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Do the Rich Save More?

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  • Karen E. Dynan
  • Jonathan Skinner
  • Stephen P. Zeldes

Abstract

The question of whether higherlifetime income households save a larger fraction of their income was the subject of much debate in the 1950s and 1960s, and while not resolved, it remains central to the evaluation of tax and macroeconomic policies. We resolve this long-standing question using new empirical methods applied to the Panel Study of Income Dynamics, the Survey of Consumer Finances, and the Consumer Expenditure Survey. We find a strong positive relationship between saving rates and lifetime income and a weaker but still positive relationship between the marginal propensity to save and lifetime income. There is little support for theories that seek to explain these positive correlations by relying solely on time preference rates, nonhomothetic preferences, or variations in Social Security benefits. There is more support for models emphasizing uncertainty with respect to income and health expenses, bequest motives, and asset-based means testing or behavioral factors causing minimal saving rates among low-income households.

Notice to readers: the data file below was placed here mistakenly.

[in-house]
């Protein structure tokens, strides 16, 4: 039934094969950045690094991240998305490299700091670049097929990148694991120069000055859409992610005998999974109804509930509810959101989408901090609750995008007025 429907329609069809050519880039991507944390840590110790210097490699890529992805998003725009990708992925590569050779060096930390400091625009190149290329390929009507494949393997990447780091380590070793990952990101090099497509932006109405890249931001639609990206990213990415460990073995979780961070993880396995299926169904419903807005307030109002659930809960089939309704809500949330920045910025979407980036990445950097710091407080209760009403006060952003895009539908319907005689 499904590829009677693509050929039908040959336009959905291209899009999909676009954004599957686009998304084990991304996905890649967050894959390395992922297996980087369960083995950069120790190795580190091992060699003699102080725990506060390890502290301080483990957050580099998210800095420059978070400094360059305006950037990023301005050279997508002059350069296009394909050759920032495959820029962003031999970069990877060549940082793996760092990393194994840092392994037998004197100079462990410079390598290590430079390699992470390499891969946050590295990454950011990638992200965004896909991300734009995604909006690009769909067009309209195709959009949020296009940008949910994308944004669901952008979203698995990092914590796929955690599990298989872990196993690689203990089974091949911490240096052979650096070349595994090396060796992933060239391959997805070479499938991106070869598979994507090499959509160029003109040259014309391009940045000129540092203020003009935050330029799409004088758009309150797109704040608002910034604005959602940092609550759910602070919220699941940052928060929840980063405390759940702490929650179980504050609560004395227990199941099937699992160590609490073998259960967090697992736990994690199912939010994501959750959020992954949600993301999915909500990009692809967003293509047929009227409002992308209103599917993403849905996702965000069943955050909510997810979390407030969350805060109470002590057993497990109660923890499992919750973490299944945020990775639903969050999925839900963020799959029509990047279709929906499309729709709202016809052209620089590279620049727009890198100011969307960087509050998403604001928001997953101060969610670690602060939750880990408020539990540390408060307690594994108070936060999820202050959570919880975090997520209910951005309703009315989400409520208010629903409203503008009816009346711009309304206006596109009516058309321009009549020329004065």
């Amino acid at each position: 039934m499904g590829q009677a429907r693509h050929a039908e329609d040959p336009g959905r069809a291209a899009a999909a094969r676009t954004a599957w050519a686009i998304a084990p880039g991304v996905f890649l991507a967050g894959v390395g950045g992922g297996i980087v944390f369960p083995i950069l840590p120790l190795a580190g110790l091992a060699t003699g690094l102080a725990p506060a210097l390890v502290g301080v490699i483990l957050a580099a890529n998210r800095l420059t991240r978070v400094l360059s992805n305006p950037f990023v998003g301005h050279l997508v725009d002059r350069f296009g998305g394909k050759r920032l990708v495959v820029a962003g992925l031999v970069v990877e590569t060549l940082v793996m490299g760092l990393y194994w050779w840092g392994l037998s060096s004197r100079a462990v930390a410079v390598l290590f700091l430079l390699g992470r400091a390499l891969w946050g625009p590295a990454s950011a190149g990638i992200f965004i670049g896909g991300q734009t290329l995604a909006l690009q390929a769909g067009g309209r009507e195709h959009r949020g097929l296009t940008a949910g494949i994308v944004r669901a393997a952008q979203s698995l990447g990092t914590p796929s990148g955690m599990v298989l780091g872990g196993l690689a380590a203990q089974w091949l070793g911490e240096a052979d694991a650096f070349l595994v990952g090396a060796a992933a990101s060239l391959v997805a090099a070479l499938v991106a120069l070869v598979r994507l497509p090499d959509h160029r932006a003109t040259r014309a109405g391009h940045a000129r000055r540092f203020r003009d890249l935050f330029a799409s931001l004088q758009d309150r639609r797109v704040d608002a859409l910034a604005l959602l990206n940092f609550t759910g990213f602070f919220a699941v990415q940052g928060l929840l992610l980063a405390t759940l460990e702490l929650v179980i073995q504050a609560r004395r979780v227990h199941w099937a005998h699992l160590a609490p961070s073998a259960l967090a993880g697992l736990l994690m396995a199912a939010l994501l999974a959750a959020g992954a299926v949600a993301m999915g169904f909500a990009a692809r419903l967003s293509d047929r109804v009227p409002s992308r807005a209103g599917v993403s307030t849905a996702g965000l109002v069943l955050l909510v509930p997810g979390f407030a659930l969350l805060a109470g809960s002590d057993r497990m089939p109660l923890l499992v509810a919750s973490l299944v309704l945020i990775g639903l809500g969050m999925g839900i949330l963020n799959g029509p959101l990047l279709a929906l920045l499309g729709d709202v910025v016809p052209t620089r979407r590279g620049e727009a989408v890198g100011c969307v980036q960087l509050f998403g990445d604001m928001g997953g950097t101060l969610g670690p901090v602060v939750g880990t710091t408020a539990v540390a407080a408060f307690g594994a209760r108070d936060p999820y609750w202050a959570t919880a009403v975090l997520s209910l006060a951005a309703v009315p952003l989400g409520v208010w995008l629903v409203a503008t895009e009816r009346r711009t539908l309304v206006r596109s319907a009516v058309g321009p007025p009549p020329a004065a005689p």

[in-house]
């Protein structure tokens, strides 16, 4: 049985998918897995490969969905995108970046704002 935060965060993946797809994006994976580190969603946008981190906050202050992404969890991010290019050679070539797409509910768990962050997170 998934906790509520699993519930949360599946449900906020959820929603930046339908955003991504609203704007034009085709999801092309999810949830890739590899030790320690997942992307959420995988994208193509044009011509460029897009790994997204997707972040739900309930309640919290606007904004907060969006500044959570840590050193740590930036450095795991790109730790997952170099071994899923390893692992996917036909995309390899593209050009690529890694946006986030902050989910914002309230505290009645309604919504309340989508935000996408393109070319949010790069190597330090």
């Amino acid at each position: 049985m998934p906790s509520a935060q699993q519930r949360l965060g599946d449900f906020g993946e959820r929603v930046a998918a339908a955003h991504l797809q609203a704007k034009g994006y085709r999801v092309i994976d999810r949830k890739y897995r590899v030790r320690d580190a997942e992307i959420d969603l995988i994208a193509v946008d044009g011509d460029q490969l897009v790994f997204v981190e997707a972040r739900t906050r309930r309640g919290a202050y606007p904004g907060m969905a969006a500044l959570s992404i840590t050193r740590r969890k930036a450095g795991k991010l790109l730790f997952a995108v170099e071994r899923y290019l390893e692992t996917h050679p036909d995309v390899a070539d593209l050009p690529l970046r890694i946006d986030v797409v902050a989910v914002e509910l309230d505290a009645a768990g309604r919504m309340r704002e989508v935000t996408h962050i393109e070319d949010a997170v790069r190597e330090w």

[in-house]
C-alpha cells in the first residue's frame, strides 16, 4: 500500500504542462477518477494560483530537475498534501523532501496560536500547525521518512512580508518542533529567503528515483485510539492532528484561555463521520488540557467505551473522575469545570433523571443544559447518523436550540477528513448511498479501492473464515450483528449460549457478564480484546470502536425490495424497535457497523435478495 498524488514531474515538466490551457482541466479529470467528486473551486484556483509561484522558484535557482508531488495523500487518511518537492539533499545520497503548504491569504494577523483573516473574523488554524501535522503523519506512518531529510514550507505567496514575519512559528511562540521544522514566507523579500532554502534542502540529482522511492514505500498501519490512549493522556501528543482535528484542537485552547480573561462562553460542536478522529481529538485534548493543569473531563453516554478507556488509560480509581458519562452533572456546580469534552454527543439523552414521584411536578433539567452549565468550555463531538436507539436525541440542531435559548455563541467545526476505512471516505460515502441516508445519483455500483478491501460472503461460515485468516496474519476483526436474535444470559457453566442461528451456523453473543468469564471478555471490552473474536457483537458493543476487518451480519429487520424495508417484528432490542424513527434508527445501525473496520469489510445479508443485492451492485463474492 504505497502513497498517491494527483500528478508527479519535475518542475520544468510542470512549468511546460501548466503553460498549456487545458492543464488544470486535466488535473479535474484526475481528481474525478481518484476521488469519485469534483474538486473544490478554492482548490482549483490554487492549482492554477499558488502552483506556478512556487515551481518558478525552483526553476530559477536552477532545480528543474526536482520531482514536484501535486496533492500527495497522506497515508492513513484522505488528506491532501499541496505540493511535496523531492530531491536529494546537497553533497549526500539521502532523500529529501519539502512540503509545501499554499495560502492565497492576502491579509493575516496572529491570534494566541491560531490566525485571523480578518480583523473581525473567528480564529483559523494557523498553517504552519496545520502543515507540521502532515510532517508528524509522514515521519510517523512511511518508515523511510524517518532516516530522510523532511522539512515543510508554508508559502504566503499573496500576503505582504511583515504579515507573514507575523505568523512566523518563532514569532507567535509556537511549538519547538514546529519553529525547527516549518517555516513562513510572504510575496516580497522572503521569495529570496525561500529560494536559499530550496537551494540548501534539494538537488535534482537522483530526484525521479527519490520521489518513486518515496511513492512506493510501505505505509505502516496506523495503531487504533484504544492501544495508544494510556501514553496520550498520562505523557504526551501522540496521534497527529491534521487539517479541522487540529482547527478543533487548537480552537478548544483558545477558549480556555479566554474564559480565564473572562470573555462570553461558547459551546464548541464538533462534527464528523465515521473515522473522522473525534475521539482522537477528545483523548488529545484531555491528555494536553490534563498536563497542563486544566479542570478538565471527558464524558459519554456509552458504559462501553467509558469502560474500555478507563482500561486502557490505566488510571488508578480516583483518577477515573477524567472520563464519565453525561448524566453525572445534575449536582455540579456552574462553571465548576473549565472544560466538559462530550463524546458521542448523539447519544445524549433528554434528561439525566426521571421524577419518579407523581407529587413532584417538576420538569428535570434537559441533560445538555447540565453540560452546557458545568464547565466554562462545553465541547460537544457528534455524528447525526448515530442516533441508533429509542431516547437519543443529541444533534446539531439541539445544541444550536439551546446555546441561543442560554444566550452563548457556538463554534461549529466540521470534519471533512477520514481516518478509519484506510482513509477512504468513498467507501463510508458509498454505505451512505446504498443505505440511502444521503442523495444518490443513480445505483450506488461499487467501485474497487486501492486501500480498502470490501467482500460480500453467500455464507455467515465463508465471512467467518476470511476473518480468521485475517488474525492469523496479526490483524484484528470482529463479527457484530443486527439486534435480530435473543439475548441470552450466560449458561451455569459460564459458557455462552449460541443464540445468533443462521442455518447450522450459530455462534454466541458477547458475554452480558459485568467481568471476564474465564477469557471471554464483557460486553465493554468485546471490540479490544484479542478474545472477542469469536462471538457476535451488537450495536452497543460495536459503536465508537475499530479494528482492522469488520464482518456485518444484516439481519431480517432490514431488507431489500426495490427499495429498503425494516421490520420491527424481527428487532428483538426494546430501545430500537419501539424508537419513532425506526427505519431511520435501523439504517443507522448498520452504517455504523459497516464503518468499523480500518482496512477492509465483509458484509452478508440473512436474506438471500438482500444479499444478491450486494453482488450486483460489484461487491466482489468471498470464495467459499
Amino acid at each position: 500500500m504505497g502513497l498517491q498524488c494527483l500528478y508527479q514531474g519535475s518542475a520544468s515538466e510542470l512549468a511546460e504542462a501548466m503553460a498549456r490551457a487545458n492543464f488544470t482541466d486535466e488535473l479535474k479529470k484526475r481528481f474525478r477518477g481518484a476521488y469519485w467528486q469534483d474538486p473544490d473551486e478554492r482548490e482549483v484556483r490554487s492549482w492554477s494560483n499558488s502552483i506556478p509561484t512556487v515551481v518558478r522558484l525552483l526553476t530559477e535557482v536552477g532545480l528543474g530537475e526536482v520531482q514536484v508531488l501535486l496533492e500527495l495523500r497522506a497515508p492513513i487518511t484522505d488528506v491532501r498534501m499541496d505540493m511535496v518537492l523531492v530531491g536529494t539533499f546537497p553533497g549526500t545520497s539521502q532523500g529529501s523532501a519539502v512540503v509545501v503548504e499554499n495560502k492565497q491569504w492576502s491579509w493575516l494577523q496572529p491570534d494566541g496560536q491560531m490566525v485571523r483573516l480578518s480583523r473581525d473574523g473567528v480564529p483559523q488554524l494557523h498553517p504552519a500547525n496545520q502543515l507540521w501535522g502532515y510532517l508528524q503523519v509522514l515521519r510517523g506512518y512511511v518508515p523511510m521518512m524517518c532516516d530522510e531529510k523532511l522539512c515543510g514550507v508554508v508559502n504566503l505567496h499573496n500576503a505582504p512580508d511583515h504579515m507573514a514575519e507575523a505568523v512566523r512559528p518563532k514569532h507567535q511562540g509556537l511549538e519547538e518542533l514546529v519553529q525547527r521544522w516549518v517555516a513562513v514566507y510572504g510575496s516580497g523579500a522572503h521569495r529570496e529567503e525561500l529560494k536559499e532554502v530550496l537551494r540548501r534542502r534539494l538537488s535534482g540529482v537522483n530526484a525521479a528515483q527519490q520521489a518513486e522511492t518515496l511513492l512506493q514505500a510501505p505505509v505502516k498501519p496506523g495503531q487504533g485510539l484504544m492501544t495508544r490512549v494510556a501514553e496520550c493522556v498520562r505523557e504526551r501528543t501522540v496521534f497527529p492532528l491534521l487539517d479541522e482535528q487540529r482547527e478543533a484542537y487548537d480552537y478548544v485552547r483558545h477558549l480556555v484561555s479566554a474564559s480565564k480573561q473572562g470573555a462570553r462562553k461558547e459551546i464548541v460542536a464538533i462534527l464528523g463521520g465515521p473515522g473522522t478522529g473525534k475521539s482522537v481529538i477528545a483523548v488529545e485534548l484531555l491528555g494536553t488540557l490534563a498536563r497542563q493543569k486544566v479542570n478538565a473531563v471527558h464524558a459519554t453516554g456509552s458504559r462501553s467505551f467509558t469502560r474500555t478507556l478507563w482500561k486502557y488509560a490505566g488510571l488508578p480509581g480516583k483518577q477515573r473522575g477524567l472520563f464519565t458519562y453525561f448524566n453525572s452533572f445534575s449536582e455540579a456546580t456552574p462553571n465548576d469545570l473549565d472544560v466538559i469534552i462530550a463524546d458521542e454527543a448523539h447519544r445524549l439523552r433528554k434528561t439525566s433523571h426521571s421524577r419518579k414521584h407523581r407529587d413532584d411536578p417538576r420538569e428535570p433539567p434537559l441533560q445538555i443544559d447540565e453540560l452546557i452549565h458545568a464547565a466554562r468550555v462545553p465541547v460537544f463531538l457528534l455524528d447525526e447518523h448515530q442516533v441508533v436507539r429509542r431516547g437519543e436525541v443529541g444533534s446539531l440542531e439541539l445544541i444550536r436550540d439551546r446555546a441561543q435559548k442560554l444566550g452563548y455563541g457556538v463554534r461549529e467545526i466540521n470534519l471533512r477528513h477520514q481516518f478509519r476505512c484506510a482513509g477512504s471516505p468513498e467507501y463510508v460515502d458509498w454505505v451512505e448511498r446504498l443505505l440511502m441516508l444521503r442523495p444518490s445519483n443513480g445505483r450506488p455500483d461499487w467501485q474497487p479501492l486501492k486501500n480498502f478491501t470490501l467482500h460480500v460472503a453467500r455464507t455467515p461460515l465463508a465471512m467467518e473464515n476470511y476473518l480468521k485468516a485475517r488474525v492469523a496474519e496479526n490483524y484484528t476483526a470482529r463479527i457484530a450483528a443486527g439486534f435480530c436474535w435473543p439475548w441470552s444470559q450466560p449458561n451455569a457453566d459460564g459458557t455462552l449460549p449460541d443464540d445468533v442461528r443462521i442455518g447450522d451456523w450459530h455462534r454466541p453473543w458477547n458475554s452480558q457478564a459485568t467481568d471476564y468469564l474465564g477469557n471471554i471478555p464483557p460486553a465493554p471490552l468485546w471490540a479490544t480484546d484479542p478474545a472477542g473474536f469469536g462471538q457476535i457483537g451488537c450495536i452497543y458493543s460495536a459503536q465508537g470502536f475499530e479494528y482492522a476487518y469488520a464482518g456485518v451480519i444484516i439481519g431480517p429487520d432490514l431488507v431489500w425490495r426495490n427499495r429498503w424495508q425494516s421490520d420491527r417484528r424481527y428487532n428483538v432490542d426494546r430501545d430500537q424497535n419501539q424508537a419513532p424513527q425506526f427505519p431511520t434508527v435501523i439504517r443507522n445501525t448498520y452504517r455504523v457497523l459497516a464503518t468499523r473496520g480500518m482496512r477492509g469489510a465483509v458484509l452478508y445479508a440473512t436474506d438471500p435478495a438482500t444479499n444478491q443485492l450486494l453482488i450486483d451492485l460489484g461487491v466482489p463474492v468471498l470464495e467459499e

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Bibliographic Info

Article provided by University of Chicago Press in its journal Journal of Political Economy.

Volume (Year): 112 (2004)
Issue (Month): 2 (April)
Pages: 397-444

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Handle: RePEc:ucp:jpolec:v:112:y:2004:i:2:p:397-444

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  1. "Inequality, Leverage and Crises"
    by Mark Thoma in Economist's View on 2011-02-04 00:50:00
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